It’s Saturday evening as I type from my apartment in Neukölln, Berlin. I’ve been here since Tuesday evening, and already, without even having visited the archives at Schwules Museum, the world’s first LGBTQ history museum, I’ve been overwhelmed by the intensity of the threads forming in Viral Legacies. Writing about the very subjects I’m simultaneously living and experiencing for the first time probably add to this feeling. But there’s something about queer sexuality being everywhere and being so accessible in Berlin that I’ve also never encountered before. So, where do I go from here?

I must continue to make my project visible and dynamic. How do I do that? Keeping a running log of thoughts has provided opportunity for me to collect snippets and ideas the moment they emerge, allowing me to return later to flesh out those that stick. I have also advertised the project on my Grindr, Scruff, Tinder, and GayRomeo profiles, and have received numerous suggestions for other materials to look at. Gay apps might seem like an odd place to advertise this project, but with everyone impacted by HIV/AIDS in some way, these spaces are the most emotionally raw places to talk about sexuality. The level of frankness I’ve experienced so far has been welcome, and has also forced me to reflect on my own behaviors and experiences.


A lot of people ask if I’m conducting interviews but I’m not. I find the use of interviews perfect for an academic text, but Viral Legacies, though critical about history, sexuality and remembrance, is not a formally structured text. Instead of interviews, I use these experiences from gay apps to build a project structured on the idea of contact logic. This is to say, I explore ideas around sexuality in sudden and casual contact, which brings me closer to both the immediacy and intimacy of sexual acts themselves. As a result, we develop a rapport through sex talk that cannot be so easily categorized. I want to embody these desires while resisting the scientific methods that have medicalized gay sex.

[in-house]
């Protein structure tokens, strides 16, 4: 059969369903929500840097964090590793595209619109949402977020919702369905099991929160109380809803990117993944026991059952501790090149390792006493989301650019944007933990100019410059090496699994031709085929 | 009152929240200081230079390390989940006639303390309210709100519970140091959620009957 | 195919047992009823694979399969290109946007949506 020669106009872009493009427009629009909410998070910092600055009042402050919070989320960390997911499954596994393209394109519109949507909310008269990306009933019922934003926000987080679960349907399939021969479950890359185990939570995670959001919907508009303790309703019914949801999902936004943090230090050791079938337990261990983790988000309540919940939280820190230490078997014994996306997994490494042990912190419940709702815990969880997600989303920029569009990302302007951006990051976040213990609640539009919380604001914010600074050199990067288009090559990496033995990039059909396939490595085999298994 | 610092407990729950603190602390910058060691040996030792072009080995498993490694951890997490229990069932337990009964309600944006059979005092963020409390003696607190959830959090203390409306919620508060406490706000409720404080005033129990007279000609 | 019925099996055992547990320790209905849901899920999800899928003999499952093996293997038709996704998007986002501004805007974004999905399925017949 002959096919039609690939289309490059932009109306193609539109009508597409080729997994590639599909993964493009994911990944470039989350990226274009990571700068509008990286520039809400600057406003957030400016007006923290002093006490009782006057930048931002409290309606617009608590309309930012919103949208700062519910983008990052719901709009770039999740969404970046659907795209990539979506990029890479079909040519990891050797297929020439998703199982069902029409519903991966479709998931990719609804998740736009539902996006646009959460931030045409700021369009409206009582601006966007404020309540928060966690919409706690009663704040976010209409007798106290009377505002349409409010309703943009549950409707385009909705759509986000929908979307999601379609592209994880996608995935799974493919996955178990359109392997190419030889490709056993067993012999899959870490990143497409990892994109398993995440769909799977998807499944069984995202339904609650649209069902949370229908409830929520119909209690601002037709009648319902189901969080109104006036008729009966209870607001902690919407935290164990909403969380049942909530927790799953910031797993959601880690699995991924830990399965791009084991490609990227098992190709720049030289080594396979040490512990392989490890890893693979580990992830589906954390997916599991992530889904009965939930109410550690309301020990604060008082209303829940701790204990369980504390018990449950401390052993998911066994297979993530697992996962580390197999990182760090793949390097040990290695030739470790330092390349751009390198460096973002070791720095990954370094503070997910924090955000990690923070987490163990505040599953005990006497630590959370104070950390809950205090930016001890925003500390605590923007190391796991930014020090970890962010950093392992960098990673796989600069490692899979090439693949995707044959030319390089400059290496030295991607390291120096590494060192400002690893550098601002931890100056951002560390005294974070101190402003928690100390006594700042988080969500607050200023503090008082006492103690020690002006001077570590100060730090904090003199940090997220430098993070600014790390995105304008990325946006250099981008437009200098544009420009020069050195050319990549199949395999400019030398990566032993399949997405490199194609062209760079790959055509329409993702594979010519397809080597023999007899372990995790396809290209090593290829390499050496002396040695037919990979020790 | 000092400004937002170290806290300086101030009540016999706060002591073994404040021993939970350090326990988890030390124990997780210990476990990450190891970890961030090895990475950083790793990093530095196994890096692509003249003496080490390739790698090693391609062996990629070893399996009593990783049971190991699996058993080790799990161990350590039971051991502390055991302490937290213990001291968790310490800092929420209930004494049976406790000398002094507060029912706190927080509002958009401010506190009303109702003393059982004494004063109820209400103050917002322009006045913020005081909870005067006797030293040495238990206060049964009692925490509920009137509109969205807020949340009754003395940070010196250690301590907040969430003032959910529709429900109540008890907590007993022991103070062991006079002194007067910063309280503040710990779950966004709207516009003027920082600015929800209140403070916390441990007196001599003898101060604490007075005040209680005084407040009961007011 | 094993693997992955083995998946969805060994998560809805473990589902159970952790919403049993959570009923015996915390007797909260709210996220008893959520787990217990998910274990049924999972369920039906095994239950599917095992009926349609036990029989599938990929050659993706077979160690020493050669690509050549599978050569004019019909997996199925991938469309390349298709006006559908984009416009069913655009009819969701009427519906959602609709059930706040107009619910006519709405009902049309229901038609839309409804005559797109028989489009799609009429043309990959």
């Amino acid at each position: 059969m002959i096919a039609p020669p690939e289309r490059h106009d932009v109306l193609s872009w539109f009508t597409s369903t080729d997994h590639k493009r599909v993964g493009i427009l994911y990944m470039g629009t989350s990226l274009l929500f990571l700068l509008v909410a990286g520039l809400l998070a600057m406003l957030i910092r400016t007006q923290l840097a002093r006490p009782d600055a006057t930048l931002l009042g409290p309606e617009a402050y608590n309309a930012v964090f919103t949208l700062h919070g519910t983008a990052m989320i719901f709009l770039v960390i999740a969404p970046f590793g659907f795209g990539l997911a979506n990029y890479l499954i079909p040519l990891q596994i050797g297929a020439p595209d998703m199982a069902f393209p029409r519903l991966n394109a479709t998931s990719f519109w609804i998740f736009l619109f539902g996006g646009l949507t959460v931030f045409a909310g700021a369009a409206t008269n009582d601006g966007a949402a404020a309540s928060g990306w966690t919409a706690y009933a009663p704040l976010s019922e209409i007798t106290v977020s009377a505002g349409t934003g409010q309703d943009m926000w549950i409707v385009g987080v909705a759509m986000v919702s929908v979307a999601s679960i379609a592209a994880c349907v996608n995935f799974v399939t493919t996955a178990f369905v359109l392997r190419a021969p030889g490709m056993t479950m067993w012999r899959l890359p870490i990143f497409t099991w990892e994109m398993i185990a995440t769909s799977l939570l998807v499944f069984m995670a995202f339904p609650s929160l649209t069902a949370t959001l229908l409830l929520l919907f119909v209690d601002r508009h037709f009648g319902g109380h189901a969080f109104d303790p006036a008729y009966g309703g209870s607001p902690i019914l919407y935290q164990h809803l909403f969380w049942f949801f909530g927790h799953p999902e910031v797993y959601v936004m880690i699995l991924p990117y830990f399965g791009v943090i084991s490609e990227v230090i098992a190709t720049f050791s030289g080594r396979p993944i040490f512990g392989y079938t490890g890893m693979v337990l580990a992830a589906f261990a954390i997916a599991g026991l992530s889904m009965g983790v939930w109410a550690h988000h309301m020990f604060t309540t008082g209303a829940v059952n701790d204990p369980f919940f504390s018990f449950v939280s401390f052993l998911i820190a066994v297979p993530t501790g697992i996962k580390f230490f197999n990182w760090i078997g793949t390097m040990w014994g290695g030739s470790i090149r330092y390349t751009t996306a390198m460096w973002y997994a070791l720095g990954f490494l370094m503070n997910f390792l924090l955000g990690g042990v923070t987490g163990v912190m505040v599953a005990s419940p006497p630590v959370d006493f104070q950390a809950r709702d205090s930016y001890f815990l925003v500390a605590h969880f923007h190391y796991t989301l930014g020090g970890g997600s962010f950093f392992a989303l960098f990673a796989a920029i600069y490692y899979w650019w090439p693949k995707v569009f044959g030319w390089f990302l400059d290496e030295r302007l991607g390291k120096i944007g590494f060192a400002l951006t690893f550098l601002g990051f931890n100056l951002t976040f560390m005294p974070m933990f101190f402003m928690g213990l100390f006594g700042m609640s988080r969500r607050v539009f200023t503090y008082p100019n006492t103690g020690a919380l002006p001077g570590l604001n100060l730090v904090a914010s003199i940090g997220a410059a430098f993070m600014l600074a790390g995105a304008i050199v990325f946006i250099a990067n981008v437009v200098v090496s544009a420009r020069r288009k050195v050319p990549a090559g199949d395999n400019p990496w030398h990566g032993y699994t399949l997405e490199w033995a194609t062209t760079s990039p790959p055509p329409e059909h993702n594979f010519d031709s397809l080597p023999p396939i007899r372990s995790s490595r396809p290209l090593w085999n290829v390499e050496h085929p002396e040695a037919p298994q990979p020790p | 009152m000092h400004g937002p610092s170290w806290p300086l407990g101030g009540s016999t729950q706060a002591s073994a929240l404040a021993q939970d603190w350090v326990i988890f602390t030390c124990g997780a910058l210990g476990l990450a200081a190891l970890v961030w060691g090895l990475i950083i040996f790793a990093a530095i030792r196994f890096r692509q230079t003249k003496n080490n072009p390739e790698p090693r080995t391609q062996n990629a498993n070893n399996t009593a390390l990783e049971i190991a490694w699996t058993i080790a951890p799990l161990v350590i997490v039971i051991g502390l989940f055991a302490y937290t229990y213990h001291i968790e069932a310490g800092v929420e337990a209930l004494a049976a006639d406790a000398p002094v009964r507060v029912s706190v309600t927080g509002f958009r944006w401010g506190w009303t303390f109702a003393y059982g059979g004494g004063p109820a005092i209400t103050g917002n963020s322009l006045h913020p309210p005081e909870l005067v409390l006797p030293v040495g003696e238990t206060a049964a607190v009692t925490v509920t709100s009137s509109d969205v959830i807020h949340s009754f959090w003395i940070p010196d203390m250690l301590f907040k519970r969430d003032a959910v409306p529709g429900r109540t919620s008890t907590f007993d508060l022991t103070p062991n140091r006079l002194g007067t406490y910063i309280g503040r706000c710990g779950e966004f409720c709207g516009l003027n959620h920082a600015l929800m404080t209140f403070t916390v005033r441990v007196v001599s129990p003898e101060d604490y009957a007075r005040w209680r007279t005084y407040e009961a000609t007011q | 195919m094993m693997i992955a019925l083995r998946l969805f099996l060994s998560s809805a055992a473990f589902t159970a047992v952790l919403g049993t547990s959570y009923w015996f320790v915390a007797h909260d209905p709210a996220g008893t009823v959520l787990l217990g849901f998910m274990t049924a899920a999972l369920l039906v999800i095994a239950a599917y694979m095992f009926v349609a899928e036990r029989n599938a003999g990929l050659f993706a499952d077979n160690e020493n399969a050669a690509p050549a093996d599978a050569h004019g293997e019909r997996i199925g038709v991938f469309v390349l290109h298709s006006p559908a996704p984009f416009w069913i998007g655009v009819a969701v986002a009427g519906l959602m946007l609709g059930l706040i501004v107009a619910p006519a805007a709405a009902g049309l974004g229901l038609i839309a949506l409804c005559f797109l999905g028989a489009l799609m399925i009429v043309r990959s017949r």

I’ve already been struck by the prevalence of bareback sex requests in Berlin. Bareback sex happens everywhere, but among men in Berlin, the requests to have bareback sex are direct and sex club culture has helped facilitate an open fetishization of bareback sex. People have made raw sex something erotic because of the risk involved in these situations. Even though I haven’t used condoms in the past, this kind of openness surrounding barebacking is unfamiliar to me. As a result, I must also check myself and avoid making snap judgments without trying to look deeper into how queer sexuality has developed in Berlin.


Sounds like a lot, doesn’t it? It is. But each day, each request for sex, each conversation about sex I have with men on apps, every poem I read or essay I peruse, I feel like I’ve stumbled into a field of landmines that I want to blow up. Tonight a poet friend in Berlin has given me a collected volume of poems by Tim Dlugos, and I’ve been particularly struck by a poem titled “Radiant Child,” dedicated to Keith Haring. When I find these landmines in my research, I’ll be reminded of the lines, “by the time she’s old enough /?to crawl like the child?/ in the drawing, his hand?/will wear a coat of dust, / or long ago have been /?reduced to ash.” With every explosive thought, emotion or desire, the smoke and ash of this past settles on my skin for me to see. These are our viral legacies.